From Walt Whitman: An Encyclopedia, Sherry Ceniza questions Whitman’s representation of women in his poetry.  Overall she presents a favorable opinion of his treatment of women.  Aside from his focus on women as domestic rather than working outside the home and their portrayal as “dutiful wives” in “A Woman Waits for Me” and “I Sing the Body Electric” (Kummings & LeMaster 798), Whitman speaks to women as strong mothers, strong beings and invites them into public life.

It is his analogy of birthing to creating Leaves of Grass and the “Mother to All” on which I choose to focus.  Ceniza explains, “Birthing always held top value for Whitman, who, in many ways, saw literal birthing and the creation of Leaves as analogous” (Kummings & LeMaster 798).  This  use of a women’s physical experience in describing his own beautiful creation allows one to see the great importance Whitman places on women and the birthing experience.  Donald E. Hall in “Literary and Cultural Theory” describes the work of Elizabeth Grosz in “Volatile Bodies” to explain the work of post-structuralist feminists.  He writes, “She suggests that by examining women’s corporeal experiences-including childbirth and menstruation-male-centered norms can be challenged without resorting to an essentialism that erases the ways in which our bodies are given meaning through social customs and our language system”(209-210).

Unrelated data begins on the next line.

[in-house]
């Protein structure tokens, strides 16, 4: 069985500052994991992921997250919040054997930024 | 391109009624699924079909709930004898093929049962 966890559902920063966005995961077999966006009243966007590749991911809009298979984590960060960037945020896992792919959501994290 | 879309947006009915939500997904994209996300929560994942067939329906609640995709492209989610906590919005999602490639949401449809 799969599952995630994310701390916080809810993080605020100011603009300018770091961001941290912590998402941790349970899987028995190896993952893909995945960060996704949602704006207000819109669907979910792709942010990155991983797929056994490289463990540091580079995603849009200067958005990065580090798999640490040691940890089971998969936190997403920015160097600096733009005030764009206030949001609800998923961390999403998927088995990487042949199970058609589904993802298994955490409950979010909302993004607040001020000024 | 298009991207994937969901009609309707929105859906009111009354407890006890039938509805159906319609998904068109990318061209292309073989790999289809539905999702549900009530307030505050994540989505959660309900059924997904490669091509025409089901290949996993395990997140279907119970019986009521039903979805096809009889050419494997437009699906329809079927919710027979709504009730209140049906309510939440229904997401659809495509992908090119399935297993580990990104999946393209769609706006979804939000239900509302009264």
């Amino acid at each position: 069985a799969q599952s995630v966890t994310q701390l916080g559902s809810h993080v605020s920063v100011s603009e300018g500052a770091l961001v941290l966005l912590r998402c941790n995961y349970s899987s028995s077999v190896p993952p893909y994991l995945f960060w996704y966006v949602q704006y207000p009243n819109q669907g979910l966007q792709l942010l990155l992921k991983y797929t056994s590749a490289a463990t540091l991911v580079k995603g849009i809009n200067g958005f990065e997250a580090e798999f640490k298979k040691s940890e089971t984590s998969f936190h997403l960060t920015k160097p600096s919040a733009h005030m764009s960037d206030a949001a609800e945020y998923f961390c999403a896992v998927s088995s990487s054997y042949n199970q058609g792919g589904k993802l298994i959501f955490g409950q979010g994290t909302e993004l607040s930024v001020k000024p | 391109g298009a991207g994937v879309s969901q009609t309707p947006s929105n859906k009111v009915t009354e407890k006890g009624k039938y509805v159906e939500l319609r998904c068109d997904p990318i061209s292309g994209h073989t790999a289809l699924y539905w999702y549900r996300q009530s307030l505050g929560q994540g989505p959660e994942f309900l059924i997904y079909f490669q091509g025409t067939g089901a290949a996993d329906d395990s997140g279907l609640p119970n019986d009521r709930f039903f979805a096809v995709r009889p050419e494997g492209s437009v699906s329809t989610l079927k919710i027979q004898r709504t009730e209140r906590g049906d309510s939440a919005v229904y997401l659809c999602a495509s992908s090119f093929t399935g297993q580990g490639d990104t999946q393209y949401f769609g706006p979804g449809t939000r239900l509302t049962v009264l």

Therefore in using women’s bodily experience in comparison to his own work and detailing their strength, Whitman breaks free from the “phallocentric” norm and gives great import to female imagery.

Though not fully feminist, his work appears to contribute more toward gender equality than it would take away.